Humans are both organizational assets and operational security risks. The human desire to cooperate and overlook small details in favor of larger themes is a boon when it comes to corporate culture and cooperation, but a significant barrier to effective cybersecurity.
Recent data from the Ponemon Institute's 2020 Cost of Insider Threats Global Report spells it out: The risk of insider threats has tripled in the past three years, and each incident costs companies an average of $11.45 million to fully remediate.
Despite the rising costs of insider threats, however, organizations can’t ignore the growing need for technology adoption. From IoT and wearable devices to always-on mobile and cloud solutions, empowering staff to work anytime, anywhere, is now essential.
This creates a paradox: Tech-savvy employees drive sustainable corporate success but introduce massive information security risk. Let’s dig into the current challenges, common threats and critical tactics required to effectively human-proof an organization’s endpoint security.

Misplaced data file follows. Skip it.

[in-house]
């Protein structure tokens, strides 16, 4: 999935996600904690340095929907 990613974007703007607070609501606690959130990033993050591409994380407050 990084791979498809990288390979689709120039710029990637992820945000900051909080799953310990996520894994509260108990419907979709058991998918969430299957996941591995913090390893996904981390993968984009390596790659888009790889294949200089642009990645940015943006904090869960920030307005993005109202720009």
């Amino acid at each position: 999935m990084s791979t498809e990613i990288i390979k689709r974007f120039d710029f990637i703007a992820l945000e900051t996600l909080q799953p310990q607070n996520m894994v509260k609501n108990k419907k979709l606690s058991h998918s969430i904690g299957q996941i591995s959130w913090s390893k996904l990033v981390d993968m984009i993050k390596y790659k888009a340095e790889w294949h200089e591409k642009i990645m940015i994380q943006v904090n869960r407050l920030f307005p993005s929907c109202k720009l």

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The Top Actions That Lead To Insider Threats
In about 62 percent of cases, insider threats are negligent rather than malicious. But intent doesn’t alter results: Compromised networks put critical data at risk. Some of the top insider threat actions include:
- Oversharing: As noted by the Harvard Business Review, social media use in the workplace can improve employee engagement. But it also introduces an easy route to oversharing critical company data or access information.
- Using shadow IT: Staff use the apps that work for them, even when the IT department doesn’t approve or isn’t aware of them. Recent research found that companies typically have 15 to 22 times more applications running on their network than are greenlighted by IT.
- Ignoring the rules: Solid policies, such as not connecting to corporate networks over public Wi-Fi, reduce the risk of compromise but are often disregarded by staff; 63 percent say they’ve used public connections to access work email and files.